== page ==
When the children had completed an absorbing bit of work,
they appeared rested and deeply pleased.
—Maria Montessori (author), Paul Oswald (editor),
Basic Ideas of Montessori’s Educational Theory
Children as young as three-years-old, after several months in a Montessori classroom, are able to choose their own work and focus on and finish their tasks. Through observation and experimentation, Montessori discovered the importance of a two-and-a-half to three-hour uninterrupted work period. The last hour of a lengthy work period is usually when children are most likely to choose challenging work and concentrate deeply.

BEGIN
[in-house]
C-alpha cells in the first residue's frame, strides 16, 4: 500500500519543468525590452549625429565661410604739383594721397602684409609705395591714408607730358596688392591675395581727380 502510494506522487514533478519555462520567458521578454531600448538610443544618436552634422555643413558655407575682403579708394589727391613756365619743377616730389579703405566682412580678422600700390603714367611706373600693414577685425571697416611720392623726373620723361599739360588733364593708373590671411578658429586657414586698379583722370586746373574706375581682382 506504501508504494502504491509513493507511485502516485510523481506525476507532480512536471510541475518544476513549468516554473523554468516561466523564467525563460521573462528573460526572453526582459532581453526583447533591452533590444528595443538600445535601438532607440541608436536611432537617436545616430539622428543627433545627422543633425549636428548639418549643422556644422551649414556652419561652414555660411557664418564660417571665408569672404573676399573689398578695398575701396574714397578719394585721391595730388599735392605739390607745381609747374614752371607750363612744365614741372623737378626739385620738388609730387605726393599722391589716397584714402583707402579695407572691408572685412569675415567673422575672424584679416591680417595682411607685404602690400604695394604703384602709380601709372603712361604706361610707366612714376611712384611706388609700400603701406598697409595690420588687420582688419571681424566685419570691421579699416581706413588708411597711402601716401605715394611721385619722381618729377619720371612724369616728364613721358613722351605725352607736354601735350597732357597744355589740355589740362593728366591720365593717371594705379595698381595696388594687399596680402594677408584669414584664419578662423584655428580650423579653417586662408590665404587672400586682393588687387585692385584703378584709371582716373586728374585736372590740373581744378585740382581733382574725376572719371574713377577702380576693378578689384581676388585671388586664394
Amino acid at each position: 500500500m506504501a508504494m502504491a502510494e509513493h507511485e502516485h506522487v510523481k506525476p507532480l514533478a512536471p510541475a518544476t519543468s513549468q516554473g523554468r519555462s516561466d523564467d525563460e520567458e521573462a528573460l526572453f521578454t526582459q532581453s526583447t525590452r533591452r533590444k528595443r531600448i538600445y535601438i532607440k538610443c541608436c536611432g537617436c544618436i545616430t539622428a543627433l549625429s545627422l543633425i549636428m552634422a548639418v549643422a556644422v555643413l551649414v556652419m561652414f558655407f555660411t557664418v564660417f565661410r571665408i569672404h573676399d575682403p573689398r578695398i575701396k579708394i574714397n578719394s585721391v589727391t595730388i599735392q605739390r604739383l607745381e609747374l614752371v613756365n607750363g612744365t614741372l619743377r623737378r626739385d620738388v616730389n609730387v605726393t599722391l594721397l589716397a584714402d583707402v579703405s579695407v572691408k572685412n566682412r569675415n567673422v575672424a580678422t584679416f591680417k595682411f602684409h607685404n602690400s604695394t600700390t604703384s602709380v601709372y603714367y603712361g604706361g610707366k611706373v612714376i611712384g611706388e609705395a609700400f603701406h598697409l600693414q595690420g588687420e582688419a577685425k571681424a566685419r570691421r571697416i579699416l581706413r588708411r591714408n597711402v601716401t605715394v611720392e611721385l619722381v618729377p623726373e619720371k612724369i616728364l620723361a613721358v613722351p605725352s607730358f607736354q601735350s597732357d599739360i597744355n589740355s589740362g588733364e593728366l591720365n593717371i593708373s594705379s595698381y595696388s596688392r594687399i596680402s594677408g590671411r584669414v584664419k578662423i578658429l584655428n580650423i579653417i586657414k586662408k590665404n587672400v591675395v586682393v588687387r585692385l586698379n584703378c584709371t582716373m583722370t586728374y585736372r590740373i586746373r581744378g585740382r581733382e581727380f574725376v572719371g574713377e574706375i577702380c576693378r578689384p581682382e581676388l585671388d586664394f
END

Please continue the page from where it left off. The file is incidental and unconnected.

Montessori once observed a three-year-old repeat the knobbed cylinders activity 44 times. The girl’s concentration did not waver when Montessori tested it, first picking up the girl in her chair and placing her (still in her chair) on top of her desk and then asking classmates to sing. When she stopped working of her own accord, “…she looked round with a satisfied air, almost as if waking from a refreshing nap.” Montessori called this a “never-to-be-forgotten” discovery. (Spontaneous Activity in Education)